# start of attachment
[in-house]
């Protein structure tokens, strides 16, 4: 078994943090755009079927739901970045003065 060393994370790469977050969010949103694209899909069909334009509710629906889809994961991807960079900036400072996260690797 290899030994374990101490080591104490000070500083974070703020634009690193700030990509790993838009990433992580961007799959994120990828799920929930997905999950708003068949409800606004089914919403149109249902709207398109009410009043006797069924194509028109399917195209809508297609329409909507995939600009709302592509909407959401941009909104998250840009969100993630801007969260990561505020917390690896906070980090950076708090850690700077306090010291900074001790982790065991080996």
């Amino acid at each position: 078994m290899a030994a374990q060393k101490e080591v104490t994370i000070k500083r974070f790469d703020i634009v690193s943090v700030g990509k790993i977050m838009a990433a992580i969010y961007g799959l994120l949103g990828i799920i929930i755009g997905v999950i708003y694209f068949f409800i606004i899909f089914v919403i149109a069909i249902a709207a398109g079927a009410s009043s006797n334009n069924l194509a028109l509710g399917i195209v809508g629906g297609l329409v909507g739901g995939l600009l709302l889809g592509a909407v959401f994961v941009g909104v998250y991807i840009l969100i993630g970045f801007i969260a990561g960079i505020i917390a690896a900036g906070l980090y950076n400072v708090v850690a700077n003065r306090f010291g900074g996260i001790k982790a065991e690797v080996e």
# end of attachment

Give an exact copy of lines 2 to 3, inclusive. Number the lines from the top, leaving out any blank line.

């Protein structure tokens, strides 16, 4: 078994943090755009079927739901970045003065 060393994370790469977050969010949103694209899909069909334009509710629906889809994961991807960079900036400072996260690797 290899030994374990101490080591104490000070500083974070703020634009690193700030990509790993838009990433992580961007799959994120990828799920929930997905999950708003068949409800606004089914919403149109249902709207398109009410009043006797069924194509028109399917195209809508297609329409909507995939600009709302592509909407959401941009909104998250840009969100993630801007969260990561505020917390690896906070980090950076708090850690700077306090010291900074001790982790065991080996």
């Amino acid at each position: 078994m290899a030994a374990q060393k101490e080591v104490t994370i000070k500083r974070f790469d703020i634009v690193s943090v700030g990509k790993i977050m838009a990433a992580i969010y961007g799959l994120l949103g990828i799920i929930i755009g997905v999950i708003y694209f068949f409800i606004i899909f089914v919403i149109a069909i249902a709207a398109g079927a009410s009043s006797n334009n069924l194509a028109l509710g399917i195209v809508g629906g297609l329409v909507g739901g995939l600009l709302l889809g592509a909407v959401f994961v941009g909104v998250y991807i840009l969100i993630g970045f801007i969260a990561g960079i505020i917390a690896a900036g906070l980090y950076n400072v708090v850690a700077n003065r306090f010291g900074g996260i001790k982790a065991e690797v080996e």